Back to RX 421 - Intro to Dosage Forms
Dosage forms by route of administrationEdit
Note that the same dosage form may be given by different routes.
- troches or lozenges
- infusion pumps
- transdermal patches, discs, solutions
- contact lens inserts
- emulsion foams
- inserts, suppositories, sponge
Characteristics of Dosage FormsEdit
A brief explanation of each of the dosage form types.
A pressurized spray of fine or liquid particles suspended in a gas or air
- Key Features: Spray, fine mist
- Advantages: Less messy
- Disadvantages: More expensive, some are environmental hazards
A small soluble container, usually made of gelatin that encloses a dose of an oral medication.
- Key Features: Generally small in size, gelatin container
- Advantages: Ease of swallow. Timed release delivery. Able to hold more than more medication.
- Disadvantages: Can in turn be difficult to swallow. Slower delivery of medication.
Are a semisolid and are generally thick with the drug dispersed throughout.
- Key Features: Semisolid preparation, local
- Advantages: Less greasy and lighter than ointment
- Disadvantages: Limited absorption
A liquid that contains water, alcohol, sweeteners, or flavors, used mostly as a way to administer drugs orally.
- Key Features: Sweet, alcoholic, aqueous
- Advantages: Used to mask bitter or nauseous drugs
- Disadvantages: Alcohol, oral only route of administration
A suspension of globules of one liquid in a second liquid with which the first will not mix.
- Key Features: Two phase liquid that has both parts un-dissolved.
- Advantages: Able to deliver more than one substance, but in one form.
- Disadvantages: Stability. Requires constant shaking. Susceptible to microbial growth.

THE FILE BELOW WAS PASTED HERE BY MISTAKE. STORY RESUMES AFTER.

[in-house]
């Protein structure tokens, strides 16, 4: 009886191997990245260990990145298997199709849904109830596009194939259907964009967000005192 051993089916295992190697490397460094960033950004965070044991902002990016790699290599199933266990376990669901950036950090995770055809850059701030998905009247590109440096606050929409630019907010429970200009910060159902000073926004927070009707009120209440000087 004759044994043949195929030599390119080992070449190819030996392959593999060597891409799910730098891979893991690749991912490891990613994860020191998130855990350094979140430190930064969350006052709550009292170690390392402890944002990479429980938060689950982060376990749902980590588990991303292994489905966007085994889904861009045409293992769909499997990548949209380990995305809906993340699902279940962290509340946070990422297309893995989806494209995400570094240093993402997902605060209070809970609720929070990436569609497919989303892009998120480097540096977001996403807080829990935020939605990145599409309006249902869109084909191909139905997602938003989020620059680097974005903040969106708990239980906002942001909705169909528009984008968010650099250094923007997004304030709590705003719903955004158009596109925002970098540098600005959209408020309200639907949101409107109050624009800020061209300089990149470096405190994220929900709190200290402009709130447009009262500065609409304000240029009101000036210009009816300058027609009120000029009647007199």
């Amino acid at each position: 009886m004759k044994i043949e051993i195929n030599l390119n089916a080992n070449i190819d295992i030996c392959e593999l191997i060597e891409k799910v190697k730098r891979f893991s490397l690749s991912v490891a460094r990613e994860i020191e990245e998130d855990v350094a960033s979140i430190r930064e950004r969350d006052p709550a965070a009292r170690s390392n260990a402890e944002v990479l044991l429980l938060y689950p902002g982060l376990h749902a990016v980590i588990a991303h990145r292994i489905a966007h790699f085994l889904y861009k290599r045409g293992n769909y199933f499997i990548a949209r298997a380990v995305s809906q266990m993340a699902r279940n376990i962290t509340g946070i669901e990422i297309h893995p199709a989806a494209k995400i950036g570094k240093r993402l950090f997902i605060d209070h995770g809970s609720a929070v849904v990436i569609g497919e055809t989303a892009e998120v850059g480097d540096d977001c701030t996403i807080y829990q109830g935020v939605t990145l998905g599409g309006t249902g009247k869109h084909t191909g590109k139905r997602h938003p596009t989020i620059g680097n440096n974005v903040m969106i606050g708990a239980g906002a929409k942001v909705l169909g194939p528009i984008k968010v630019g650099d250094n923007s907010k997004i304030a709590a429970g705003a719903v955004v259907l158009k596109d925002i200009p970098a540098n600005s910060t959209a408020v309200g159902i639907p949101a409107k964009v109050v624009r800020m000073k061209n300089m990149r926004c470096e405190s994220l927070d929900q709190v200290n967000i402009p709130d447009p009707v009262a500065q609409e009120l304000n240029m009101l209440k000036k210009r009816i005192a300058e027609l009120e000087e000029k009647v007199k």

A coating, around a tablet, that inhibits the dissolving of the tablet in the stomach. Allows dissolving of tablet to take place in the intestine when the drug is destroyed by gastric secretions.
A suspension that is firm (like a jelly) even though it contains a large amount of liquid, used to administer drugs than cannot be dissolved.
- Key Features: Colloid particles, jelly like, thickening agent
- Advantages: Local
- Disadvantages: Sticky, limited absorption
pellets that are placed under skin and provide continuous release of medication.
- Key Features: Placed under skin, mandatory compliance
- Advantages: Continuous release
- Disadvantages: Allergic reactions, delayed onset, side effects
A medication or drug that is in vapor form and can be inhaled into lungs.
- Key Features: A gas, vapor, or aerosol that contains a medication.
- Advantages: Carry drug directly to nose, throat, and lungs.
- Disadvantages: General short duration of medication. Limited medications that can be delivered this way.
a medical liquid that is applied externally (on the outside) to protect the skin or to treat a skin disorder.
- Key Features: Liquid, applied externally, local
- Advantages: A medium for a variety of medications
- Disadvantages: messy, limited absorption
A small, medicated (containing a drug) candy that is intended to be dissolved in the mouth.
- Key Features: Disc. Shaped. Generally a flavored substance intended to be dissolved slowly in the mouth.
- Advantages: Delivers medication directly to mouth or throat. Can deliver a multitude of drugs.
- Disadvantages: Can take long time for delivery of drug.
A highly viscous or semisolid substance used on the skin as a cosmetic, an emollient, or a medicament.
- Key Features: Semisolid substance used to deliver certain medications.
- Advantages: Variety of medication(s) that can be delivered.
- Disadvantages: Limited to localized and/or area specific delivery.
administration by any way other than the mouth: injection examples: intradermal, intramuscular, intraorbital, intravenous, intraspinal, intrasternal, subcutaneous.
- Key Features: Avoid gut (irritation)